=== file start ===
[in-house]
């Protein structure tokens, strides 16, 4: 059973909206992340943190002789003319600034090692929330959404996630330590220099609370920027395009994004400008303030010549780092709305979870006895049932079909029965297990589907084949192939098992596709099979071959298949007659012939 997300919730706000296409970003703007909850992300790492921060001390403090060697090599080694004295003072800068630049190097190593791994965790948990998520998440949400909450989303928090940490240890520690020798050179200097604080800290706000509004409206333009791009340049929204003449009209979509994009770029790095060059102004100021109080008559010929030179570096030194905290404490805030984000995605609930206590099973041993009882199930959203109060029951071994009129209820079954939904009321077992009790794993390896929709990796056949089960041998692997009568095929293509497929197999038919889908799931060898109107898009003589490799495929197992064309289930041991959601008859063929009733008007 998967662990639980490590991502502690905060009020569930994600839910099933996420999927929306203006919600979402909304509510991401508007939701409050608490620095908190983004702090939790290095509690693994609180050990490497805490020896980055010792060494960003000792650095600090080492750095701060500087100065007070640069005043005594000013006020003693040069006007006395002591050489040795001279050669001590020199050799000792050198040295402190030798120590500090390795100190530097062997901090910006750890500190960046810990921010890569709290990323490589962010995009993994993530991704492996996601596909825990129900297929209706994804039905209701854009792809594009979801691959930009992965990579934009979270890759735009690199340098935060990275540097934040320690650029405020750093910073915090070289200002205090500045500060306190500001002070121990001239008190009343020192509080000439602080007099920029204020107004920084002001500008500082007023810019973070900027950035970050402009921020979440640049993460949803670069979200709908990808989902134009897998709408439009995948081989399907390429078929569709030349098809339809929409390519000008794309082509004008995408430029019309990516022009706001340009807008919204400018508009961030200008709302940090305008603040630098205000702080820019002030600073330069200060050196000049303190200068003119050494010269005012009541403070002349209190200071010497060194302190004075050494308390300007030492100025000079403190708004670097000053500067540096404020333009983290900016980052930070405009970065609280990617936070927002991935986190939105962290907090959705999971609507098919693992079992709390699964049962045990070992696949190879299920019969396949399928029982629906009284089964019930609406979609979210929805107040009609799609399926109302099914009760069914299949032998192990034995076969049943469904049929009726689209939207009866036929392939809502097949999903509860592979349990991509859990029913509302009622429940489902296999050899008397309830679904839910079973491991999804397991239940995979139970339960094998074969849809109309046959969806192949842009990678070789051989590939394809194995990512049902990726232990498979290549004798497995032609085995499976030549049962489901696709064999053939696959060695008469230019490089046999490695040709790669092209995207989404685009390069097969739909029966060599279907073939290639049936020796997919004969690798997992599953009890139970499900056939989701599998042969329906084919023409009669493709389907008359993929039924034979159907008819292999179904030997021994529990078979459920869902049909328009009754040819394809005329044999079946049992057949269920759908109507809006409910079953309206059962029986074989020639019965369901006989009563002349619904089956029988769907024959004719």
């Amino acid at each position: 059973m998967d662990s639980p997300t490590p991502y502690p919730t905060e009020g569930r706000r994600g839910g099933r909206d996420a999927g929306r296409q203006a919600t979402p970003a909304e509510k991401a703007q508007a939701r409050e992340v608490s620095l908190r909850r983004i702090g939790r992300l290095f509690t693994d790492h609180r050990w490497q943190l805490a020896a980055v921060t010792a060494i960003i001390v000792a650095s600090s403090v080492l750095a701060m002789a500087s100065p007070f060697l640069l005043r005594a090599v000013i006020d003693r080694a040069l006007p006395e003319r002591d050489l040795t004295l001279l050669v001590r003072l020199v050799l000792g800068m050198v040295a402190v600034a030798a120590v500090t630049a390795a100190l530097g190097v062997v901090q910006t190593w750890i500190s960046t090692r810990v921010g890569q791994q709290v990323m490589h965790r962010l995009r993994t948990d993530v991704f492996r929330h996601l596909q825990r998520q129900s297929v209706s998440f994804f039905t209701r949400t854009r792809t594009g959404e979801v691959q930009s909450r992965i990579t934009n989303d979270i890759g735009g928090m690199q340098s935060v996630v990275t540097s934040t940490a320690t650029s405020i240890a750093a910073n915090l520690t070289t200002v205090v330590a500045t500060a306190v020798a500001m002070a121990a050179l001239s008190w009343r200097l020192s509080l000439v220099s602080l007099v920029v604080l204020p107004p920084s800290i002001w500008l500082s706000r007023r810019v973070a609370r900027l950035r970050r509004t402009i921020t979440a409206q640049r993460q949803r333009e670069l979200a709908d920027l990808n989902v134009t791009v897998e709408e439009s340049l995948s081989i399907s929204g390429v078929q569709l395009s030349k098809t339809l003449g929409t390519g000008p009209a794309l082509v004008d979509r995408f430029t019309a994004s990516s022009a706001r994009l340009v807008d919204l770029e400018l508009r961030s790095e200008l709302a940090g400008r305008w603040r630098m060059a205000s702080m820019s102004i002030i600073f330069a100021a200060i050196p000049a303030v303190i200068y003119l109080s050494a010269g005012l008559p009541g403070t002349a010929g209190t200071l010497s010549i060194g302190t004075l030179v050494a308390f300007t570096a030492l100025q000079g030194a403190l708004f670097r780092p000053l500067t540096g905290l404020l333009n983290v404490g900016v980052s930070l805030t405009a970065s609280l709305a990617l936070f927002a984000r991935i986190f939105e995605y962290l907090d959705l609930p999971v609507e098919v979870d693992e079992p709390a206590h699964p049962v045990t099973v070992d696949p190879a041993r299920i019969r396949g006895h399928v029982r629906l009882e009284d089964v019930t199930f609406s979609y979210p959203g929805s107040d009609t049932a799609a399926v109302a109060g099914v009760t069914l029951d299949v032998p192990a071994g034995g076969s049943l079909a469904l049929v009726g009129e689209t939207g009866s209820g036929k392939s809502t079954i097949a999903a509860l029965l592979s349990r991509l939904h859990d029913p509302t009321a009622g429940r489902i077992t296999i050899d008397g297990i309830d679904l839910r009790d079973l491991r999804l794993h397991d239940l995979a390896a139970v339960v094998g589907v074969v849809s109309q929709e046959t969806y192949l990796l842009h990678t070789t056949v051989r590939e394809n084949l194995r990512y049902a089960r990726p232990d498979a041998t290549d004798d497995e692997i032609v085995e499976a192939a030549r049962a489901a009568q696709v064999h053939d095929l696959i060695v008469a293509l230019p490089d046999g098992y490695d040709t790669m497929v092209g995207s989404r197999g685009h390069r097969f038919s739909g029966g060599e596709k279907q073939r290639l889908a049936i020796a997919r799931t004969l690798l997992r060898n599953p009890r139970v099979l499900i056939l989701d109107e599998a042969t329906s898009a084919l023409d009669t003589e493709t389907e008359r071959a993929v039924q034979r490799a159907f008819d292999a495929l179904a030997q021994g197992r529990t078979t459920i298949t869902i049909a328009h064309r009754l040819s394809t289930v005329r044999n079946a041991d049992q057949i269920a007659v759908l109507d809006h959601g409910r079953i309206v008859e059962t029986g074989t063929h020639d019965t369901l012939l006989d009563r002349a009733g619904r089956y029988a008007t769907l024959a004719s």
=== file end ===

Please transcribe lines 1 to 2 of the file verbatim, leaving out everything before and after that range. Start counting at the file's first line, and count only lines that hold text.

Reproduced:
[in-house]
């Protein structure tokens, strides 16, 4: 059973909206992340943190002789003319600034090692929330959404996630330590220099609370920027395009994004400008303030010549780092709305979870006895049932079909029965297990589907084949192939098992596709099979071959298949007659012939 997300919730706000296409970003703007909850992300790492921060001390403090060697090599080694004295003072800068630049190097190593791994965790948990998520998440949400909450989303928090940490240890520690020798050179200097604080800290706000509004409206333009791009340049929204003449009209979509994009770029790095060059102004100021109080008559010929030179570096030194905290404490805030984000995605609930206590099973041993009882199930959203109060029951071994009129209820079954939904009321077992009790794993390896929709990796056949089960041998692997009568095929293509497929197999038919889908799931060898109107898009003589490799495929197992064309289930041991959601008859063929009733008007 998967662990639980490590991502502690905060009020569930994600839910099933996420999927929306203006919600979402909304509510991401508007939701409050608490620095908190983004702090939790290095509690693994609180050990490497805490020896980055010792060494960003000792650095600090080492750095701060500087100065007070640069005043005594000013006020003693040069006007006395002591050489040795001279050669001590020199050799000792050198040295402190030798120590500090390795100190530097062997901090910006750890500190960046810990921010890569709290990323490589962010995009993994993530991704492996996601596909825990129900297929209706994804039905209701854009792809594009979801691959930009992965990579934009979270890759735009690199340098935060990275540097934040320690650029405020750093910073915090070289200002205090500045500060306190500001002070121990001239008190009343020192509080000439602080007099920029204020107004920084002001500008500082007023810019973070900027950035970050402009921020979440640049993460949803670069979200709908990808989902134009897998709408439009995948081989399907390429078929569709030349098809339809929409390519000008794309082509004008995408430029019309990516022009706001340009807008919204400018508009961030200008709302940090305008603040630098205000702080820019002030600073330069200060050196000049303190200068003119050494010269005012009541403070002349209190200071010497060194302190004075050494308390300007030492100025000079403190708004670097000053500067540096404020333009983290900016980052930070405009970065609280990617936070927002991935986190939105962290907090959705999971609507098919693992079992709390699964049962045990070992696949190879299920019969396949399928029982629906009284089964019930609406979609979210929805107040009609799609399926109302099914009760069914299949032998192990034995076969049943469904049929009726689209939207009866036929392939809502097949999903509860592979349990991509859990029913509302009622429940489902296999050899008397309830679904839910079973491991999804397991239940995979139970339960094998074969849809109309046959969806192949842009990678070789051989590939394809194995990512049902990726232990498979290549004798497995032609085995499976030549049962489901696709064999053939696959060695008469230019490089046999490695040709790669092209995207989404685009390069097969739909029966060599279907073939290639049936020796997919004969690798997992599953009890139970499900056939989701599998042969329906084919023409009669493709389907008359993929039924034979159907008819292999179904030997021994529990078979459920869902049909328009009754040819394809005329044999079946049992057949269920759908109507809006409910079953309206059962029986074989020639019965369901006989009563002349619904089956029988769907024959004719």